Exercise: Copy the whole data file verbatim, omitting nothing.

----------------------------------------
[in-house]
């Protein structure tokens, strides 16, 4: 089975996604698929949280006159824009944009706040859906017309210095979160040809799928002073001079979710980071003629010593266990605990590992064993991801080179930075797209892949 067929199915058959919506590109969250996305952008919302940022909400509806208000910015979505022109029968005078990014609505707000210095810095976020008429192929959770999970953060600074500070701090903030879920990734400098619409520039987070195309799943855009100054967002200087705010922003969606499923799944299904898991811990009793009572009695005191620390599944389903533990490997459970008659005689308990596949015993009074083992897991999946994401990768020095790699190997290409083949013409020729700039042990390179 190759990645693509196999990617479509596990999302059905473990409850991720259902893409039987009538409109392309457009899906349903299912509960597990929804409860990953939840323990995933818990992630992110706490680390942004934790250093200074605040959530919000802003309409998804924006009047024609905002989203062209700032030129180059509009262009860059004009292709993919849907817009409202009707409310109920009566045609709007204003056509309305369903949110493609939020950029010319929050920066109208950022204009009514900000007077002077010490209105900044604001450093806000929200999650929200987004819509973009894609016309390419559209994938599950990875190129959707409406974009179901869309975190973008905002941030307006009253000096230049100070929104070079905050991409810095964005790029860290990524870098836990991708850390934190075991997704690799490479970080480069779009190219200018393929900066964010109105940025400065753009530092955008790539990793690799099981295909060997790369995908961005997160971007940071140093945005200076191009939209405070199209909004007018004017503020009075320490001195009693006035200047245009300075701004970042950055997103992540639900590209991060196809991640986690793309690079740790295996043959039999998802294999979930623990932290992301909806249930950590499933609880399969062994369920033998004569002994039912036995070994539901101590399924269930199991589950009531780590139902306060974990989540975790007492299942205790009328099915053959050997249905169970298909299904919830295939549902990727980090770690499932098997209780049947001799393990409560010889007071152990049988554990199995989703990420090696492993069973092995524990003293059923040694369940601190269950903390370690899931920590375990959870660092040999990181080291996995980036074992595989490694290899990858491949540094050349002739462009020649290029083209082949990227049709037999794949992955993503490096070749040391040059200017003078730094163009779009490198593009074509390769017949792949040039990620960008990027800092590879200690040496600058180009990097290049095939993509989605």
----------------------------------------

[in-house]
């Protein structure tokens, strides 16, 4: 089975996604698929949280006159824009944009706040859906017309210095979160040809799928002073001079979710980071003629010593266990605990590992064993991801080179930075797209892949 067929199915058959919506590109969250996305952008919302940022909400509806208000910015979505022109029968005078990014609505707000210095810095976020008429192929959770999970953060600074500070701090903030879920990734400098619409520039987070195309799943855009100054967002200087705010922003969606499923799944299904898991811990009793009572009695005191620390599944389903533990490997459970008659005689308990596949015993009074083992897991999946994401990768020095790699190997290409083949013409020729700039042990390179 190759990645693509196999990617479509596990999302059905473990409850991720259902893409039987009538409109392309457009899906349903299912509960597990929804409860990953939840323990995933818990992630992110706490680390942004934790250093200074605040959530919000802003309409998804924006009047024609905002989203062209700032030129180059509009262009860059004009292709993919849907817009409202009707409310109920009566045609709007204003056509309305369903949110493609939020950029010319929050920066109208950022204009009514900000007077002077010490209105900044604001450093806000929200999650929200987004819509973009894609016309390419559209994938599950990875190129959707409406974009179901869309975190973008905002941030307006009253000096230049100070929104070079905050991409810095964005790029860290990524870098836990991708850390934190075991997704690799490479970080480069779009190219200018393929900066964010109105940025400065753009530092955008790539990793690799099981295909060997790369995908961005997160971007940071140093945005200076191009939209405070199209909004007018004017503020009075320490001195009693006035200047245009300075701004970042950055997103992540639900590209991060196809991640986690793309690079740790295996043959039999998802294999979930623990932290992301909806249930950590499933609880399969062994369920033998004569002994039912036995070994539901101590399924269930199991589950009531780590139902306060974990989540975790007492299942205790009328099915053959050997249905169970298909299904919830295939549902990727980090770690499932098997209780049947001799393990409560010889007071152990049988554990199995989703990420090696492993069973092995524990003293059923040694369940601190269950903390370690899931920590375990959870660092040999990181080291996995980036074992595989490694290899990858491949540094050349002739462009020649290029083209082949990227049709037999794949992955993503490096070749040391040059200017003078730094163009779009490198593009074509390769017949792949040039990620960008990027800092590879200690040496600058180009990097290049095939993509989605």